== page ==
The respondents in an international commercial arbitration were successful in the Federal Court in Australia in setting aside parts of two partial awards and removing the sole arbitrator pursuant to Articles 12, 18 and 34 of the UNCITRAL Model Law. These articles are incorporated into Australian law by the International Arbitration Act 1974 (Cth).
The Court found that the arbitrator had conducted himself in such a manner that the applicants could no longer have confidence in him. This was mainly because the arbitrator had decided various substantive questions in a final manner without giving some of the parties an opportunity to be heard on those questions.
The Court observed that procedural difficulties were encountered due to the hiving off and determination of incomplete separate questions where issues between the parties had not been properly crystallised.
Hui v Esposito Holdings Pty Ltd  FCA 648 and Hui v Esposito Holdings Pty Ltd (No 2)  FCA 728 demonstrate the circumstances in which the Court may review the actions of an arbitrator and may be prepared to terminate an arbitrator’s mandate and set aside awards.
Upon an application by the claimant in the arbitration, the arbitrator directed that there be a preliminary hearing in relation to certain of the claimant’s claims. It had not been contemplated that defences to those claims (such as set off defences) were within the scope of the preliminary hearing. Despite this, the claimant in its closing address sought to make submissions, for the first time, related to the set off defences. In his reasons, the arbitrator made findings concerning the availability of set off defences.
The respondents challenged the arbitrator’s reasons, in part successfully. However, the arbitrator declined an application that he recuse himself and maintained that he did not exceed his jurisdiction in deciding the set off issues.
The respondents commenced proceedings in the Federal Court of Australia to set aside the partial award and to have the arbitrator removed.
Justice Beach of the Federal Court found that it was well understood by the parties, and acceded to by the arbitrator, that the preliminary hearing would not concern the availability of set off defences or the merits of these defences. Despite this, the arbitrator entered upon and decided issues relating to the availability of those defences.
In finding that the applicants had lost a valuable opportunity to argue these defences, Justice Beach observed that:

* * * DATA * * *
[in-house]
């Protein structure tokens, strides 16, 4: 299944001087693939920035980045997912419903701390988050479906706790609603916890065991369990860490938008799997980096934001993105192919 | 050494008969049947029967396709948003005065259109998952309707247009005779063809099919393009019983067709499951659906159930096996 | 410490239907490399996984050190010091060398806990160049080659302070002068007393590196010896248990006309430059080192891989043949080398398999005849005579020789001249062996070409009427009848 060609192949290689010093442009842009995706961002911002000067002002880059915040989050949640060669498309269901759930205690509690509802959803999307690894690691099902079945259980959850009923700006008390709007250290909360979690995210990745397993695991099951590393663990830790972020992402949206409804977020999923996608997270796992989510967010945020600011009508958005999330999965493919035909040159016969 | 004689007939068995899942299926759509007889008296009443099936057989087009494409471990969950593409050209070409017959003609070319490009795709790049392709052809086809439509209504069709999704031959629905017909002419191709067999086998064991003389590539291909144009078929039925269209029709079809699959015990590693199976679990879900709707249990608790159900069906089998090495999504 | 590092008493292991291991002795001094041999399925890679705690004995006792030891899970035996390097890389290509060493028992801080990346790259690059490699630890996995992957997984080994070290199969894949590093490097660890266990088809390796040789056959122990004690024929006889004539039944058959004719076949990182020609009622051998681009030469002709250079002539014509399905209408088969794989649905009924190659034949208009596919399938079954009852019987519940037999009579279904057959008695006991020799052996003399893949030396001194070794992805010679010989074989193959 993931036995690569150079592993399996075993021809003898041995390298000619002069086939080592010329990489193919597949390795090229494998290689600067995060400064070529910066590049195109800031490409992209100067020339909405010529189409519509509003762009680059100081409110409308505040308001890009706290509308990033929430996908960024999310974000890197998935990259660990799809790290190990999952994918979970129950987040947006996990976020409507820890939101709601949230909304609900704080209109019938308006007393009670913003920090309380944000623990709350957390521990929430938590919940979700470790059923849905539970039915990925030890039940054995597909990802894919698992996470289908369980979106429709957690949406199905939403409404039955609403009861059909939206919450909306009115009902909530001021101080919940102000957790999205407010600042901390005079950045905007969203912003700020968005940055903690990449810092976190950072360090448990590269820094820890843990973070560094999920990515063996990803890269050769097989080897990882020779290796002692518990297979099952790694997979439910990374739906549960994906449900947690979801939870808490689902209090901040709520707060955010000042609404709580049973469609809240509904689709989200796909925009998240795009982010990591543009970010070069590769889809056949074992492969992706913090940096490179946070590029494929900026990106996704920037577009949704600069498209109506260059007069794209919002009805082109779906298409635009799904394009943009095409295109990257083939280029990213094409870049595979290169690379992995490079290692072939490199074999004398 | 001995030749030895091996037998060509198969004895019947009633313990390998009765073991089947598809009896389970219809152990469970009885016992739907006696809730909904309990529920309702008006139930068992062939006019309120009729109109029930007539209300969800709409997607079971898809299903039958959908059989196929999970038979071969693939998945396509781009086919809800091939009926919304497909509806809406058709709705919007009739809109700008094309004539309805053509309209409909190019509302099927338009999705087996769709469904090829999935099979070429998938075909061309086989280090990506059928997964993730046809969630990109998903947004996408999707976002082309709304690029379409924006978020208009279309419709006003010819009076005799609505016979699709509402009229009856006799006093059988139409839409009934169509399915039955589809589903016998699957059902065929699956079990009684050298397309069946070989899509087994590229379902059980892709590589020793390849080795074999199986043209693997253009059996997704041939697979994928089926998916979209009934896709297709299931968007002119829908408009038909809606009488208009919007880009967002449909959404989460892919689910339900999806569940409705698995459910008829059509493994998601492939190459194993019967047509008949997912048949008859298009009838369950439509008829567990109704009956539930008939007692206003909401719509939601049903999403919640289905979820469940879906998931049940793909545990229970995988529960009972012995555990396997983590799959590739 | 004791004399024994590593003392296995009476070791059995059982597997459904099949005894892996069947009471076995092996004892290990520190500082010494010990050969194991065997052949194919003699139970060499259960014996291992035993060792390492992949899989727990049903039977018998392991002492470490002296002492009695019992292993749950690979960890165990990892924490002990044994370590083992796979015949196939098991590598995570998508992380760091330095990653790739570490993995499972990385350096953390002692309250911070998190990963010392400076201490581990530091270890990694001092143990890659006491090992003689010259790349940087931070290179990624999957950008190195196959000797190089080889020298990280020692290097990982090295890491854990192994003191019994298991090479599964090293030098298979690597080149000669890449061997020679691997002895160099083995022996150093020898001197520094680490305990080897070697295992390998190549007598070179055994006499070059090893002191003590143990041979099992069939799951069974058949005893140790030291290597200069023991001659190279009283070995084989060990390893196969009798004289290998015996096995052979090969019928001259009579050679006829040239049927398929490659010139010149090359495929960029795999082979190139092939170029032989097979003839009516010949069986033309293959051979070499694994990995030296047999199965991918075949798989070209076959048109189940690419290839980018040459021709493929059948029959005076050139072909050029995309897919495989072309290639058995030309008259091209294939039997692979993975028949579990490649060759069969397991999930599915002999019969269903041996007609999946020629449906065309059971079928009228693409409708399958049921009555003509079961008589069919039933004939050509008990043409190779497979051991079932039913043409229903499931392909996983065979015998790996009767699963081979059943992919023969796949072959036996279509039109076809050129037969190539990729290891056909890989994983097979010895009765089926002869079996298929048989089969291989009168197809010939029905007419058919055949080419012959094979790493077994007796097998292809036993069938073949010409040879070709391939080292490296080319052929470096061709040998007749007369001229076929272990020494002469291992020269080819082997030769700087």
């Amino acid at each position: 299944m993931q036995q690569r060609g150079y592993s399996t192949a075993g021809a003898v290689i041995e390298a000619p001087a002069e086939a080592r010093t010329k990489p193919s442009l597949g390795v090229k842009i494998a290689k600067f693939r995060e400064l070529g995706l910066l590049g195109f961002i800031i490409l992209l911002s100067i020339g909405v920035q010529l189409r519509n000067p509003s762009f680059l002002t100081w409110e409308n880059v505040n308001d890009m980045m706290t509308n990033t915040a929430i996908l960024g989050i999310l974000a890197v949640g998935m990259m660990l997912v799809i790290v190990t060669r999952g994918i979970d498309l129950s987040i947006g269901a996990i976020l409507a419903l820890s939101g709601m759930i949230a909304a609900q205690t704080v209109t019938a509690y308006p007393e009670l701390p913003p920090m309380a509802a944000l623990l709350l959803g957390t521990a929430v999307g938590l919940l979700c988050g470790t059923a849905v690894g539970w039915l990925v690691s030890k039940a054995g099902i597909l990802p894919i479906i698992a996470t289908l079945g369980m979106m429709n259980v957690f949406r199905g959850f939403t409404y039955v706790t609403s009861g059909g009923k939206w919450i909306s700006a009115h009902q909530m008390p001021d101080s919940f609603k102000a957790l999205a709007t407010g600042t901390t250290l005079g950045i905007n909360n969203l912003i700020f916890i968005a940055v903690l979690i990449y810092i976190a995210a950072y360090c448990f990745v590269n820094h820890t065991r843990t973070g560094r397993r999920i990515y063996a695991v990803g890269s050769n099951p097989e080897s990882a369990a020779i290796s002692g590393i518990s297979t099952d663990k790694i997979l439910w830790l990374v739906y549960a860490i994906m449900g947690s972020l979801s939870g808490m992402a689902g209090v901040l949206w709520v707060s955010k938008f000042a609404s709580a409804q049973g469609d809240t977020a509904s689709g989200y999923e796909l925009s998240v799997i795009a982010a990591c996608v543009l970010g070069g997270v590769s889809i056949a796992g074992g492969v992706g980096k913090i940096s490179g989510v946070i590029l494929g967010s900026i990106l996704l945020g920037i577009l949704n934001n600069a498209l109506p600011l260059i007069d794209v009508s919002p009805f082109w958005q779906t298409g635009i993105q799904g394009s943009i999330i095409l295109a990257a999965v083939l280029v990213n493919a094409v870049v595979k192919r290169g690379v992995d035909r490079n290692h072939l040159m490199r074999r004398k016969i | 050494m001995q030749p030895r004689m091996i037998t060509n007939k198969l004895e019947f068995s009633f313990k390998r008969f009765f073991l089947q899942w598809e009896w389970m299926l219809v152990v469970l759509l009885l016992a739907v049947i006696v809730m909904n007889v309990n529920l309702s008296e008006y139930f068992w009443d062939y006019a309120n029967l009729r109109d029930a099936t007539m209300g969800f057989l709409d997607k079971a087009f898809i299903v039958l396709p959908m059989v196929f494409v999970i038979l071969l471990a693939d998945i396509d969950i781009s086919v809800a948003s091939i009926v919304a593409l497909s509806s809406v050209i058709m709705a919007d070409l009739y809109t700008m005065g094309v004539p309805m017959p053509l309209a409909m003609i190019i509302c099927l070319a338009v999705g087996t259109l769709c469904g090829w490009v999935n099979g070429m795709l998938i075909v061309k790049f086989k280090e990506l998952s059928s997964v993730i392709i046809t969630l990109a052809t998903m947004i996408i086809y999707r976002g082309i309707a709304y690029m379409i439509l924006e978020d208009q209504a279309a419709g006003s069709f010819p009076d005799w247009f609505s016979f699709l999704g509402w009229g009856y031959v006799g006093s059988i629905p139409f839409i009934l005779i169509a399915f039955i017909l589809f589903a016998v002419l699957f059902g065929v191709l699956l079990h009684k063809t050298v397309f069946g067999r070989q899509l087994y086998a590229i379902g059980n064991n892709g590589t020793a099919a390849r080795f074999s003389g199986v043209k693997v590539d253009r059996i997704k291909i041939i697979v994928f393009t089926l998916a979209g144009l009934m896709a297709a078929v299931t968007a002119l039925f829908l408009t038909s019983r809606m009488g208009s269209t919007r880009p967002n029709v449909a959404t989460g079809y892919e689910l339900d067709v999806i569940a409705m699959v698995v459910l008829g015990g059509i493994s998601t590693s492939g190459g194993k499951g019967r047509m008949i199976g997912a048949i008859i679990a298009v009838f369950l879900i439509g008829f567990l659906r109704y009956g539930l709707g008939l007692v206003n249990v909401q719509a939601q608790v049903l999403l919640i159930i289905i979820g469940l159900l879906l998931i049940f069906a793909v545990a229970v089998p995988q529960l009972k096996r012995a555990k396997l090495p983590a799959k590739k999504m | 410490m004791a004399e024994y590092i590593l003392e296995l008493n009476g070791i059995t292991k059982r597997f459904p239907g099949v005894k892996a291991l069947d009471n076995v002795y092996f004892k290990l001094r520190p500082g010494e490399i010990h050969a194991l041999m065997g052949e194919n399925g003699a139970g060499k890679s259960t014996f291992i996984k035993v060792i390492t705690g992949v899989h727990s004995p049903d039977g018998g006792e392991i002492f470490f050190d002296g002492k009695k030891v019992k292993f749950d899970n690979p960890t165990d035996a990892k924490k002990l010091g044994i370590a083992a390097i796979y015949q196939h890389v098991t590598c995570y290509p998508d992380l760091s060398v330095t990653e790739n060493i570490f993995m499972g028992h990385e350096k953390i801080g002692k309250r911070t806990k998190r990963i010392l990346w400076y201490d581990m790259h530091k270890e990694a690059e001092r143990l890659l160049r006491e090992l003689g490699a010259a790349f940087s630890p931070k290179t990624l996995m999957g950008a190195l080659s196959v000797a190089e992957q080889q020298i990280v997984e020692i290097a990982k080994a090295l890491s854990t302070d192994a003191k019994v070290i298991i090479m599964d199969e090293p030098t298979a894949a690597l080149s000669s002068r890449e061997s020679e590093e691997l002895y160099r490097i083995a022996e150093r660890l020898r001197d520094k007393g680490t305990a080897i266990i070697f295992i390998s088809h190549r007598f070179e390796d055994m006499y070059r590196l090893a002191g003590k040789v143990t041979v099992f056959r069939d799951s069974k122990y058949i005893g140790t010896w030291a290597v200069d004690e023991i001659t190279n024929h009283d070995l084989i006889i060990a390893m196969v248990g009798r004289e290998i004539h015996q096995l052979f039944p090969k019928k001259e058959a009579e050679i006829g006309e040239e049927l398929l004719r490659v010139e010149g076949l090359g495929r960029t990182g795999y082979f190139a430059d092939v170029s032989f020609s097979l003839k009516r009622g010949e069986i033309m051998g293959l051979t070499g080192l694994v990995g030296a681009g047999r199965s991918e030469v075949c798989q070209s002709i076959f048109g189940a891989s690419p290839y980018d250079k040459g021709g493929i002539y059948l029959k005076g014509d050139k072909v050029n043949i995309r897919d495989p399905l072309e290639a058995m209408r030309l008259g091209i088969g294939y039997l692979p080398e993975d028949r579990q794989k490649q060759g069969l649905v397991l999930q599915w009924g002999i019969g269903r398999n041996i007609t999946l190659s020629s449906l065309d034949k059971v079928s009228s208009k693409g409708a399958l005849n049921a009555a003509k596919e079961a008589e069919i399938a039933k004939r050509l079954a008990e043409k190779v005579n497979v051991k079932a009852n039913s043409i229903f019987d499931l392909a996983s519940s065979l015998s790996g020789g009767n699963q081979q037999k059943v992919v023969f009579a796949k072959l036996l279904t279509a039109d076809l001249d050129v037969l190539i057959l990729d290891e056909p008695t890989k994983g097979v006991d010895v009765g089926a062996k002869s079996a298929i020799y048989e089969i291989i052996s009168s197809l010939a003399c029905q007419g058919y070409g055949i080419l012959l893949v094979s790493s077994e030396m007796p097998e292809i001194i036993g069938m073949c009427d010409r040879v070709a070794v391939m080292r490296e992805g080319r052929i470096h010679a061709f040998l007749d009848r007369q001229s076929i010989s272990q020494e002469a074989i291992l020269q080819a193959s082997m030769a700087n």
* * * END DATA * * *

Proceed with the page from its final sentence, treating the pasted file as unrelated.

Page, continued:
- in order to justify set aside or remittal, real unfairness or real practical injustice must have resulted by the denial of the relevant opportunity to a party to present its case;
- real unfairness or real practical injustice can be demonstrated by showing that there was a realistic, rather than fanciful, possibility that the award may not have been made or may have differed in a material respect favourable to the party said to have been denied the opportunity. Here, this required set off defences that were reasonably arguable. The judge noted that, if the applicants’ arguments had been hopeless, then they would have lost nothing of value and no real injustice would have been caused to them by the lost opportunity. He rejected the notion that the opportunity to put an argument itself has intrinsic value irrespective of the argument’s merits; and
- the onus rests on the party seeking to set aside an award or remit it to the arbitrator for reconsideration.
The Court also considered the interaction of the ‘justifiable doubts’ standard in relation to the impartiality and independence of the arbitrator in the UNCITRAL Model Law and the ‘real danger of bias’ test in section 18A(2) of the International Arbitration Act 1974 (Cth).
Justice Beach decided that where there is no allegation of actual bias, the correct perspective for the ‘real danger of bias’ test is that of a ‘reasonable bystander’ or a ‘reasonable man’, in contrast with the perspective of the Court (cf Sino Dragon Trading Ltd v Noble Resources International Pte Ltd  FCA 1131, - (Beach J)). The judge supported the test in Lovell Partnerships (Northern) Ltd v AW Construction plc (1996) 91 BLR 83 that illustrates the connection between a breach of the no hearing rule and the basis on which an arbitrator breaching the rule ought be removed for prejudice.
In Lovell, Mance J (as he then was) stated that the legal test is whether a reasonable person would no longer have confidence in the arbitrator’s ability to come to a fair and balanced conclusion on the issues if the case were remitted to the arbitrator.
These decisions by the Federal Court of Australia confirm that Australia is a safe seat for international arbitrations with a judiciary that understands and safeguards the integrity of the arbitral process within the outer limits of what is prescribed in the International Arbitration Act and Model Law.
In practice, these decisions also demonstrate that parties should ensure that there is clarity around the scope of preliminary issues determination or split hearings (bifurcation), in order to ensure that each party is given an opportunity to be heard.